Ramstein, 20 March 12 – A Lithuanian Air Force C‑27 Spartan loses communication above international waters in the Baltic Sea. What needs to happen to bring the transport aircraft back safely?
|Finnish F‑18 Hornet, copyright to Finnish Air Force, Frank Crébas|
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This is the scenario during the Baltic Region Training Event (BRTE) XI conducted by HQ AC Ramstein in Lithuania on 27 and 28 March which involves German F‑4F Phantom fighters, presently stationed at Šiauliai Air Base to ensure NATO’s Air Policing Mission. The Phantoms will train hand-over procedures with Swedish JAS-39 Gripen fighters and Finnish F‑18 Hornet fighters, respectively.
“This is the first time Finland takes part in this series of training events,” says Colonel Lone Traeholt, Royal Danish Air Force, branch head in the operations division of HQ AC Ramstein, “for Sweden it is the second participation. BRTE XI is an excellent chance to train realistic scenarios with our Partner air forces.”
On 27 March, Swedish JAS-39 Gripen fighter aircraft will intervene the C‑27 Spartan in Swedish airspace and escort it back towards Lithuania, where the NATO Quick Reaction Alert (Intercept) or QRA(I) fighter aircraft – German Air Force F‑4F Phantom aircraft will take over and escort it back to Šiauliai.
“We’ve made friends here in the Baltic States and the Baltic Air Policing mission has meanwhile become a routine event for the German Air Force,” says Lieutenant Colonel Holger Radmann, commander of the German Phantom contingent at Šiauliai, “it is important that we use opportunities like the BRTE series to further practise and execute procedures in close coordination with partner nations to ensure safety of the NATO airspace.”
On 28 March the same scenario will be executed with Finnish F‑18 Hornets, and a media event will take place at Šiauliai Air Base.
“You can imagine that all these procedures require a lot of preparation and coordination,” says Colonel Traeholt, “and the purpose of this BRTEs is to practise between NATO and Partner air and ground crews to enable them to execute their job properly across borders. We are not just looking at pilots though but also at the operators in the air command and control centres in Lithuania, Germany, Finland and Sweden.”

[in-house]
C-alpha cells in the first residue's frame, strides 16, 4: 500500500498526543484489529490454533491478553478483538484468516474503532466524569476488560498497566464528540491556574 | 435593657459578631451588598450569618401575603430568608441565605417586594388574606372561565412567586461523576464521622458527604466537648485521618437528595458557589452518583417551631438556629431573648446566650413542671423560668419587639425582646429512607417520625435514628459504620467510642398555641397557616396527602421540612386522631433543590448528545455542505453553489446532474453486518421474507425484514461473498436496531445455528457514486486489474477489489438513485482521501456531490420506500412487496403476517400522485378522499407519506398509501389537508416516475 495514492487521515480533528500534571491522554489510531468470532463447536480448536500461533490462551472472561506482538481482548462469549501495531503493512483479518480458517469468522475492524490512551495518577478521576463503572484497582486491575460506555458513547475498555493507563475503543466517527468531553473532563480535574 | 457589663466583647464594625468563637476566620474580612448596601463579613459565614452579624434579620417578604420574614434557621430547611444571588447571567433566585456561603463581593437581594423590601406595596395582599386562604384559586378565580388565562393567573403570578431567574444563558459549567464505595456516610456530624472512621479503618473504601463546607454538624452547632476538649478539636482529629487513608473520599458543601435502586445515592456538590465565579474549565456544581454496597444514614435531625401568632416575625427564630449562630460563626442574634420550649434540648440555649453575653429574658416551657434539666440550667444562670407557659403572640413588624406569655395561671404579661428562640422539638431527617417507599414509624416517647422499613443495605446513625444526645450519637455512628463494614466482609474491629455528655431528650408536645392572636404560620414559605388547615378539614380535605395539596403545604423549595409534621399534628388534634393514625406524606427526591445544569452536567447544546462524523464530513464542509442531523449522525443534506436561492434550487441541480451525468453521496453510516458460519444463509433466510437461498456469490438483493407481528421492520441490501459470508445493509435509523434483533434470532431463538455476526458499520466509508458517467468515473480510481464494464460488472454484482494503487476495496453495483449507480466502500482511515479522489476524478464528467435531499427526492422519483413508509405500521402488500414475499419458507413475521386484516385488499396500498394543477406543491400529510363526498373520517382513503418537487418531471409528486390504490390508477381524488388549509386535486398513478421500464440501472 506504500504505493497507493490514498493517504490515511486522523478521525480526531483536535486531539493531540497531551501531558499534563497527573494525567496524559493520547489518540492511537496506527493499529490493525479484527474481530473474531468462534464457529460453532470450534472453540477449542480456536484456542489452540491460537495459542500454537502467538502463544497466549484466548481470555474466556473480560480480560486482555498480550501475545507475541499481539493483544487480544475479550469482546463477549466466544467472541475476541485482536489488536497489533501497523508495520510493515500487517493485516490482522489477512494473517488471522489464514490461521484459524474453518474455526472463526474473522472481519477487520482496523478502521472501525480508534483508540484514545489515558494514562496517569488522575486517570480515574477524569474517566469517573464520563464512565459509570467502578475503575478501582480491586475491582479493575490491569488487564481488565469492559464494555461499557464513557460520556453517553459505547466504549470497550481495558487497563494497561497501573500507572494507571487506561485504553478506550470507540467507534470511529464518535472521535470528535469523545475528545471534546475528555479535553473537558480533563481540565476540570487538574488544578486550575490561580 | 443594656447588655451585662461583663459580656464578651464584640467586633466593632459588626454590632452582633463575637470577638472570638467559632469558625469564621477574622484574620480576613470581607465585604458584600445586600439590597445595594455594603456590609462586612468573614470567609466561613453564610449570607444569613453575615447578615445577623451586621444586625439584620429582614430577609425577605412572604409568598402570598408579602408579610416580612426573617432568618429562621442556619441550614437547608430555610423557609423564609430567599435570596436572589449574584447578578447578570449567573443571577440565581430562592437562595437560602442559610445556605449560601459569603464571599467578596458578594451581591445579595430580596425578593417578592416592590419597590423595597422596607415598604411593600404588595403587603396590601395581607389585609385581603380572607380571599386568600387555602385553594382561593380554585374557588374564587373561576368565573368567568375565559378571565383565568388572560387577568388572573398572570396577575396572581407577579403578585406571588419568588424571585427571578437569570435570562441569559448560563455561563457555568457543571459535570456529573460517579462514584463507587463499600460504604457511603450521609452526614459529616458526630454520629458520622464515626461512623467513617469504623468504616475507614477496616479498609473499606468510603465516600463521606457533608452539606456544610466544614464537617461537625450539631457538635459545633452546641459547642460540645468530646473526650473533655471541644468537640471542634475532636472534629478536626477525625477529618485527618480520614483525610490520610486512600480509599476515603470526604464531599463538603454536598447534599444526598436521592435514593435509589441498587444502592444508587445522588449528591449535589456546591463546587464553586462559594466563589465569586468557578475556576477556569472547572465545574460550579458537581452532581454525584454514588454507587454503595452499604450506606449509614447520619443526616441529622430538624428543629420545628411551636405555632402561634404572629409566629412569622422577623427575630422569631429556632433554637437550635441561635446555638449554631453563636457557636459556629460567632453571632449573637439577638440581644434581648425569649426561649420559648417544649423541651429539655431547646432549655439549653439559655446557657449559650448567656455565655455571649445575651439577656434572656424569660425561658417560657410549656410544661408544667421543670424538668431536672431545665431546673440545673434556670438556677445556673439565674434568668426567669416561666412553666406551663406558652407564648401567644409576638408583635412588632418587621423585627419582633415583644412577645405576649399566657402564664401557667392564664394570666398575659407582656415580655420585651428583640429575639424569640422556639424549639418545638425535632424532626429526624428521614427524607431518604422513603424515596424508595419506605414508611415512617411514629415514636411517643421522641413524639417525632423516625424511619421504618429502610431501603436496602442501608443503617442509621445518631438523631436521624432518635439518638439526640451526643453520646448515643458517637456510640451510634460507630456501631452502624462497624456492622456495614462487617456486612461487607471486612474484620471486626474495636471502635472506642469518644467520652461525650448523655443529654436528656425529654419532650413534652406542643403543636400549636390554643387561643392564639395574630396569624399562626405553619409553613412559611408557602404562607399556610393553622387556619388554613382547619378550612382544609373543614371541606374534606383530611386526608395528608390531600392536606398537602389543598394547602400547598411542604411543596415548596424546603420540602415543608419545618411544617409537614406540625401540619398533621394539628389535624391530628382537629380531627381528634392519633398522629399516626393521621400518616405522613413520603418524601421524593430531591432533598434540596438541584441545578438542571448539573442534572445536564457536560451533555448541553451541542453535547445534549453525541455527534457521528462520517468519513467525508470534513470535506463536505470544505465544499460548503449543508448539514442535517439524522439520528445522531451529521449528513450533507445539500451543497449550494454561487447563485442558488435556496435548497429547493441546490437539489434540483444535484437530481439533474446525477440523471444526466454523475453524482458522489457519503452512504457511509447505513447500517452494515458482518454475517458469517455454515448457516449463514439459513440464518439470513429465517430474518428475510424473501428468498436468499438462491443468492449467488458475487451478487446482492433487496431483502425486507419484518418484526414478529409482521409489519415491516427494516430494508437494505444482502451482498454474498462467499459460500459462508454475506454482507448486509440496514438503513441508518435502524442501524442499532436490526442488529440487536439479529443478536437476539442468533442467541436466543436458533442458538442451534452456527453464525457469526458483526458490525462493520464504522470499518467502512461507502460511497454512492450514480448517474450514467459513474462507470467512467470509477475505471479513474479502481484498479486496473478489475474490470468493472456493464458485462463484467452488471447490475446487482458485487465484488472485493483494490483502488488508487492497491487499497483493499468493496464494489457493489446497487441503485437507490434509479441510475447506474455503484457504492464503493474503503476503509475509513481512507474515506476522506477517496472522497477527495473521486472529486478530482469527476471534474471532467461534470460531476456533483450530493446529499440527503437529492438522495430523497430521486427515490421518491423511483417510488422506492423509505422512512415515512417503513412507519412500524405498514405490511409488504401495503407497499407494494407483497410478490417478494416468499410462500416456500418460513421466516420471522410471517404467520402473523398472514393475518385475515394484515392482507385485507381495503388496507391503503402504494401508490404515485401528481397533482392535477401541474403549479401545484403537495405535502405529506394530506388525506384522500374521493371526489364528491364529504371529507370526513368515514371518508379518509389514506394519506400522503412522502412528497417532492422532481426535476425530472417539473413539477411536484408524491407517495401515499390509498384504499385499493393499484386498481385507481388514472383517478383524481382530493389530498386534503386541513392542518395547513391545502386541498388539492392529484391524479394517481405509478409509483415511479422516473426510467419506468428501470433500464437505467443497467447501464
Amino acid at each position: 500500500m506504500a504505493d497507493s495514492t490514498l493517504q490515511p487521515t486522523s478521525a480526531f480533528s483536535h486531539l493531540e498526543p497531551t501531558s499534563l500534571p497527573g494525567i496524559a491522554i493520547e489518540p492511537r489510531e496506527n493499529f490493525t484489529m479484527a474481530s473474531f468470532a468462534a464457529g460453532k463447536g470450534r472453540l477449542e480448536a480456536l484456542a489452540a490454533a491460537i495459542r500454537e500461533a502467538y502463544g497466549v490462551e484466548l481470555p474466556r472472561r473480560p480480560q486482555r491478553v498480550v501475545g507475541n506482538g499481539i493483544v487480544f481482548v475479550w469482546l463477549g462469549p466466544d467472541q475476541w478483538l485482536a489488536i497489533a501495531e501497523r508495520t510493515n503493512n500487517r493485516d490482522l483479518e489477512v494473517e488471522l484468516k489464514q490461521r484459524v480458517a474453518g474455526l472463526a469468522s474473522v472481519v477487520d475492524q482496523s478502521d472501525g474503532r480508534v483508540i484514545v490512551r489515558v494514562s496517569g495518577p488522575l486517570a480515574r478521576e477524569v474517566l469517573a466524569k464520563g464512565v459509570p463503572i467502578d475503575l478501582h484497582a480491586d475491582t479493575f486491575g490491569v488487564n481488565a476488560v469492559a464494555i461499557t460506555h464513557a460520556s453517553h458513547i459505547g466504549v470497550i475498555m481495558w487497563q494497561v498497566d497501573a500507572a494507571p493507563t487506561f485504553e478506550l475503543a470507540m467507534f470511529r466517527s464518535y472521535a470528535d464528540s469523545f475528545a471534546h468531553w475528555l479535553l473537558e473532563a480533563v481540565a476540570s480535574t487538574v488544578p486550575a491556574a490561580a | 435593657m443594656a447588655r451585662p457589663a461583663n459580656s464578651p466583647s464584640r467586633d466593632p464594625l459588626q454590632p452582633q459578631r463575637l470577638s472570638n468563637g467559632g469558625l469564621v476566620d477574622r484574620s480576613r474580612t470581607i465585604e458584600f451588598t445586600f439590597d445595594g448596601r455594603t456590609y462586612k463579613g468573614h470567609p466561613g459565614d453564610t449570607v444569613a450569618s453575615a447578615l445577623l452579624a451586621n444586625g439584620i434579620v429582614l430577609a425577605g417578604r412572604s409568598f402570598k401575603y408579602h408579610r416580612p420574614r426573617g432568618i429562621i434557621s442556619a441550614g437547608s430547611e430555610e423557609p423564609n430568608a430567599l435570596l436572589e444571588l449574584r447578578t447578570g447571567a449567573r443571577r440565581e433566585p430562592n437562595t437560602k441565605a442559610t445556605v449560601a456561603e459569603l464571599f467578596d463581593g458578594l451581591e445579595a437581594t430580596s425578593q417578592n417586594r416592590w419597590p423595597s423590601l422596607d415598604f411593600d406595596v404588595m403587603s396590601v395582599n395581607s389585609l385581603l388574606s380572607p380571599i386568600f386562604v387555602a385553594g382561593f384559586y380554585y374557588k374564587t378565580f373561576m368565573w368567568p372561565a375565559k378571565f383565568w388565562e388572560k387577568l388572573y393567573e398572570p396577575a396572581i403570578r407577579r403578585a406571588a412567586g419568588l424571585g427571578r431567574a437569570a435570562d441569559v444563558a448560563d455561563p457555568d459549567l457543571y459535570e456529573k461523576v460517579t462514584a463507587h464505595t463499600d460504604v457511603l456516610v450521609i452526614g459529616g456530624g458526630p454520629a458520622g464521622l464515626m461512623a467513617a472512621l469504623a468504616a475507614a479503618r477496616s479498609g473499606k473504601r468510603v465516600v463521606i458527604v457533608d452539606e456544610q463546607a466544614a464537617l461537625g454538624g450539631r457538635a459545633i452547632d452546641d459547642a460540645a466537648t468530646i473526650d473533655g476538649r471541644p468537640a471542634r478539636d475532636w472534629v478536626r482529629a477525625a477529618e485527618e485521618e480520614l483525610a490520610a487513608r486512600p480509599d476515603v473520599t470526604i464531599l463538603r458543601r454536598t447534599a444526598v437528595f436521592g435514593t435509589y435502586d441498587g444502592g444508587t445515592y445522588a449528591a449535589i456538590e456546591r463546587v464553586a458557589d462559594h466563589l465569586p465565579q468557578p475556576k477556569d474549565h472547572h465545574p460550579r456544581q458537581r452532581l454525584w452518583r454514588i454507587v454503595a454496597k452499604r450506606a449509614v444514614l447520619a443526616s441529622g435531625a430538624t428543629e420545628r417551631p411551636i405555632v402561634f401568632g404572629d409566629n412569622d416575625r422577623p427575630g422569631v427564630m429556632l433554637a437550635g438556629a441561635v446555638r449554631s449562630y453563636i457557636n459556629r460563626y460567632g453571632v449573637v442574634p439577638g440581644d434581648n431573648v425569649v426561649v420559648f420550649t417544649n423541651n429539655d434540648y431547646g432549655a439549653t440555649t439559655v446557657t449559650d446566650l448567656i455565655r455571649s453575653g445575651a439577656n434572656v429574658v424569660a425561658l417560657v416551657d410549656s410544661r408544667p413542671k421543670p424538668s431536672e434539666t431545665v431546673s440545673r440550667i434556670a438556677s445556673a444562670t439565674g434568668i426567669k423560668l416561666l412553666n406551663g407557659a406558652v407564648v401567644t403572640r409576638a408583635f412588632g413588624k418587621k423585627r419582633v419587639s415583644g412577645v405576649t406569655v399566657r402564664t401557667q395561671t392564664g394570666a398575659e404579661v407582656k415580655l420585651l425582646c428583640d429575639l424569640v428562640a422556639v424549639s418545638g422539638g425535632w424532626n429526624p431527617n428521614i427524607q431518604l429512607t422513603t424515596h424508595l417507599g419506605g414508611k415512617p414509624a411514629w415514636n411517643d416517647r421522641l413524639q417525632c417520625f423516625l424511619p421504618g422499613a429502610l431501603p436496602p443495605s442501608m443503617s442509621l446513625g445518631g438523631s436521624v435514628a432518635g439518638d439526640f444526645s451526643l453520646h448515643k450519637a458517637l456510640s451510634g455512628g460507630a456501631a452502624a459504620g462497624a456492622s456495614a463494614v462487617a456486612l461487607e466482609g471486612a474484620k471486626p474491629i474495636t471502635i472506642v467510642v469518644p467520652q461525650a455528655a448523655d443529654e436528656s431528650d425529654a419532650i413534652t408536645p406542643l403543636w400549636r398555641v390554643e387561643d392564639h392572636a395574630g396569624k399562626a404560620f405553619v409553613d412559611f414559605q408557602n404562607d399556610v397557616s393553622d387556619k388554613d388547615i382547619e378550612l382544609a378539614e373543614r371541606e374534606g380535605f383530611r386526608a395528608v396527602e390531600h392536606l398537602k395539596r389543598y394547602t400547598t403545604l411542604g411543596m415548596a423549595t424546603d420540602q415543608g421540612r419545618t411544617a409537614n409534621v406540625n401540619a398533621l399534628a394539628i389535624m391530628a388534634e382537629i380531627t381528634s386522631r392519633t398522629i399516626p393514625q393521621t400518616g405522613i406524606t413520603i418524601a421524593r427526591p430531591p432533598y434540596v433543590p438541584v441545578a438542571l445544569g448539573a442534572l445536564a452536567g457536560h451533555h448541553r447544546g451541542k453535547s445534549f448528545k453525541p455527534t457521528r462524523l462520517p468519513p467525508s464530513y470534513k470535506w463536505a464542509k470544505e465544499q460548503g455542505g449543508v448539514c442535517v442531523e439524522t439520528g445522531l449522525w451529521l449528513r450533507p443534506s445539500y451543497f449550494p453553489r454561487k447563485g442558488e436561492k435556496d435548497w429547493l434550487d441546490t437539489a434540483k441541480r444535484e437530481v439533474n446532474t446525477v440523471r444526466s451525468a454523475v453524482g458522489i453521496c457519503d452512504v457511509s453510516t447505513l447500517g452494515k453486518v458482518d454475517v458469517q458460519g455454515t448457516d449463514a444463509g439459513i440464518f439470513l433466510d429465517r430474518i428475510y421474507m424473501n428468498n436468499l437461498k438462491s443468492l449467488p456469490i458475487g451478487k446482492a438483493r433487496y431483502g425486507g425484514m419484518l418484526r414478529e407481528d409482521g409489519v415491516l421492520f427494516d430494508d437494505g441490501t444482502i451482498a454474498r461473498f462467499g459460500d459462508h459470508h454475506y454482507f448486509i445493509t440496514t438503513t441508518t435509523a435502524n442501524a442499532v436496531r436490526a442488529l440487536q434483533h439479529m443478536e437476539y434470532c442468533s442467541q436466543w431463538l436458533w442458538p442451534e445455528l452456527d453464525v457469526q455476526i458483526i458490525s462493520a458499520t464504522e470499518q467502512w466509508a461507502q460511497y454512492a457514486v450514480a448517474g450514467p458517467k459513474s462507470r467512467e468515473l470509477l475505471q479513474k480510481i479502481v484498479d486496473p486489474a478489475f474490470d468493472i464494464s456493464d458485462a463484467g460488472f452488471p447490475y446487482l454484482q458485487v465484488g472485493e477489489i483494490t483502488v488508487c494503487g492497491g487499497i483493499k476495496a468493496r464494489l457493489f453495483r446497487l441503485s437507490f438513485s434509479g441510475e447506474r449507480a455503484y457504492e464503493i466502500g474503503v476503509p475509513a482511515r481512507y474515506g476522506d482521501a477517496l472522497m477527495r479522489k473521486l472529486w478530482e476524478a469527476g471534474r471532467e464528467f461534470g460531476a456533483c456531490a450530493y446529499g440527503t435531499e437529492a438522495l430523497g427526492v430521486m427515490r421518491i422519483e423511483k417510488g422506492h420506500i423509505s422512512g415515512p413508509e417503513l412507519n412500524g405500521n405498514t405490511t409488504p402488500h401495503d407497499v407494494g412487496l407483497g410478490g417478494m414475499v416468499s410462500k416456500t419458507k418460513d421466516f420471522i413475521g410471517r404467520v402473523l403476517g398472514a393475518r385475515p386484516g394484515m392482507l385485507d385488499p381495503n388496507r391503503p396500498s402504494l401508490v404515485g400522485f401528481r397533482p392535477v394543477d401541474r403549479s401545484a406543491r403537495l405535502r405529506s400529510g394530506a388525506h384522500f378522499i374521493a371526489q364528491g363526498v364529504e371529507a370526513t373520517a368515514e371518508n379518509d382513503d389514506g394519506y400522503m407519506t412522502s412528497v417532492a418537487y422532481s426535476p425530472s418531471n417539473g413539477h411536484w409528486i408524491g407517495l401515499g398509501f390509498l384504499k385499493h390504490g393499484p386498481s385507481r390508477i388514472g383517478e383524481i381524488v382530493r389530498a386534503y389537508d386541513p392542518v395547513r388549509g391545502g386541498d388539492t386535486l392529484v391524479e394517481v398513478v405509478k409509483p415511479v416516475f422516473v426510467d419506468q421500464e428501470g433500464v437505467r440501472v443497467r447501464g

These facilities are the joint Baltic Control and Reporting Centre at Karmelava, the NATO Combined Air Operations Centre at Uedem, Germany, as well as a Swedish and a Finnish Air Operations Centre.
“We appreciate the opportunity to take part in this NATO event for the first time as it helps us to learn NATO procedures that apply to airspace safety,” says Lieutenant Colonel Pasi Jokinen, Finnish Air Force, “the exchange of experience helps us to deepen professional cooperation between air forces.”
“Sweden took part already during BRTE VIII last March,” says Lieutenant Colonel Robert Persson, Swedish Air Force, “and this time we can build on what we established and train another of our QRA(I) assets in working with the Alliance.”
“We are always pleased to host these Allied training events here at Šiauliai,” says Colonel Jucius Antanas, Chief of Staff of the Lithuanian Air Force, “and we are looking forward to this outstanding opportunity to train our national, Allied and Partner air forces.”
Allied Command Operations